However, a similar experiment which measures not speed but momentum can distinguish between the theories. The photons at detector ${{D}_{{{x}_{2}}}}$ will be redshifted while those at ${{D}_{{{x}_{1}}}}$ would be blueshifted. Both theories predict ${{P}_{{{D}_{{{x}_{1}}}}}}>{{P}_{{{D}_{{{x}_{2}}}}}}$but their predictions for the other detectors are different.

Assuming that the room’s motion is align with the $x$ axis*, the relativity theory predicts that ${{P}_{{{D}_{{{x}_{1}}}}}}>{{P}_{{{D}_{{{y}_{1}}}}}}={{P}_{{{D}_{{{y}_{2}}}}}}={{P}_{{{D}_{{{z}_{1}}}}}}={{P}_{{{D}_{{{z}_{2}}}}}}>{{P}_{{{D}_{{{x}_{2}}}}}}$. For the same experiment the QGD theory predicts ${{P}_{{{D}_{{{x}_{1}}}}}}={{P}_{{{D}_{{{y}_{1}}}}}}={{P}_{{{D}_{{{y}_{2}}}}}}={{P}_{{{D}_{{{z}_{1}}}}}}={{P}_{{{D}_{{{z}_{2}}}}}}>{{P}_{{{D}_{{{x}_{2}}}}}}$.

If QGD’s prediction is verified, then the intrinsic of the frame of reference can be calculated using the equations we introduced earlier to describe the redshift effect. That is; from our description of the redshift effect, we know that $\displaystyle {{P}_{\gamma }}=\Delta {{P}_{{{D}_{{{x}_{1}}}}}}$ then we have $\displaystyle \frac{c-{{v}_{a}}}{c}{{m}_{\gamma }}={{P}_{\gamma }}-\frac{{{v}_{a}}}{c}={{P}_{{{D}_{{{x}_{1}}}}}}-\frac{{{v}_{a}}}{c}={{P}_{{{D}_{{{x}_{2}}}}}}$and $\displaystyle {{v}_{a}}=\left( {{P}_{{{D}_{{{x}_{1}}}}}}-{{P}_{{{D}_{{{x}_{2}}}}}} \right)c$.

Once the intrinsic speed of a reference system is known, then it can be taken into account when estimating the physical properties of light emitting objects from within it.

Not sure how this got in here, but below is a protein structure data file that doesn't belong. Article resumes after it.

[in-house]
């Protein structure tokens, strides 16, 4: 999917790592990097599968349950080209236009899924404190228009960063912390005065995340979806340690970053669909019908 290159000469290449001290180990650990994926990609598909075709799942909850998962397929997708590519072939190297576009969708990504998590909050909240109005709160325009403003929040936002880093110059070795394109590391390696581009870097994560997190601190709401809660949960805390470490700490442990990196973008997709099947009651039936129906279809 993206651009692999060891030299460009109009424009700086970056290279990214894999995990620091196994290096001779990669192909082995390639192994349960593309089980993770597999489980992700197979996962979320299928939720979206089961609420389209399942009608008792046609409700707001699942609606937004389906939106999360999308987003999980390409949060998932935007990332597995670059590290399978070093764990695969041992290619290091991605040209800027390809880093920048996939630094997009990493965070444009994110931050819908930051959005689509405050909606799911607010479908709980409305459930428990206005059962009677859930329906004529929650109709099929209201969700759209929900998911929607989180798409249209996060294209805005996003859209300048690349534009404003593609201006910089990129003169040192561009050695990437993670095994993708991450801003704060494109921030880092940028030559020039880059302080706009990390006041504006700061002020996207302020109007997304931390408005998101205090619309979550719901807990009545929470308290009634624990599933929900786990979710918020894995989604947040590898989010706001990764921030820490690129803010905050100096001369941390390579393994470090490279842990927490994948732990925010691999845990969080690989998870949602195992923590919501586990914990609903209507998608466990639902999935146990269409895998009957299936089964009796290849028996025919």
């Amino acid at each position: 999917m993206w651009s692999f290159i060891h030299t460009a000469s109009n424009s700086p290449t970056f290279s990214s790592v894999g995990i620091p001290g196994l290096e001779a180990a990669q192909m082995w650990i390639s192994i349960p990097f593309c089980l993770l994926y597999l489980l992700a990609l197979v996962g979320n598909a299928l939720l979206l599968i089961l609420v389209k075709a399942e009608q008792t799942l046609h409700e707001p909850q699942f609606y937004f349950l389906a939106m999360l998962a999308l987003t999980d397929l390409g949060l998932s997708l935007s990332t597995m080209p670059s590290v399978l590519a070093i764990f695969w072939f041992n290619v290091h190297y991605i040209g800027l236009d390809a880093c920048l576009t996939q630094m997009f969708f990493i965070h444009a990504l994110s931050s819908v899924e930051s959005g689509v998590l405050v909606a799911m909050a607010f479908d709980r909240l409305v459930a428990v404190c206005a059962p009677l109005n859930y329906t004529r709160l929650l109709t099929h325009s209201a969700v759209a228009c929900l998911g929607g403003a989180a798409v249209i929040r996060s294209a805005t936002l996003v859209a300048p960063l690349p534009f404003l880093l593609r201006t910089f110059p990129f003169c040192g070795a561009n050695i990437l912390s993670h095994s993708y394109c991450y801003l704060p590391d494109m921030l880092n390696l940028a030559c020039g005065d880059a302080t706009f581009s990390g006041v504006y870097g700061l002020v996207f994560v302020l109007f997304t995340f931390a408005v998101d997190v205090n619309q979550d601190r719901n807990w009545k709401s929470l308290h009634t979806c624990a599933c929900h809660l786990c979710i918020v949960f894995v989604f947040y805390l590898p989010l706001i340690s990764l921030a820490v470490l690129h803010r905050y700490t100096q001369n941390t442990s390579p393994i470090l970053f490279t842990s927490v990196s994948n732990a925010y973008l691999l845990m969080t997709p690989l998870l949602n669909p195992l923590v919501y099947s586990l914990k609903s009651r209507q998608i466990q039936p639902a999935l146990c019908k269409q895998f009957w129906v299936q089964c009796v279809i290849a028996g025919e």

QGD’s description of the redshift effect implies distinct predictions for all observations based on redshifts measurement but I would like to bring attention to one direct consequence which has been confirmed by observations; the observed flatness of the orbital speed of stars around their galactic centers .

* The alignment with the $x$ axis is found by rotating that detector assembly so that the ${{D}_{{{x}_{2}}}}$ detector measures the lowest momentum (largest redshift).

## Preonics (the foundation of optics)

Preonics (the foundation of optics) is a new section of Introductions to Quantum-Geometry Dynamics 3rd edition.

“Following the failure of classical physics theories to explain the interference patterns observed in double slit experiments and other light diffraction experiments and because of the similarities between these patterns and the interference patterns generated by waves at the surface of a liquid, physicists deduced that light was behaving as a wave which led to the so-called wave-particle duality of light. Since the particle model could explain phenomena such as the photoelectric effect and since the wave model of light described the interference patterns of light, it made sense to deduce that light had to corpuscular or wave-like depending on the experiment performed on it. But what experiments actually showed is that neither accepted models of light could explain both behaviours and emphasized the need for a new theory.”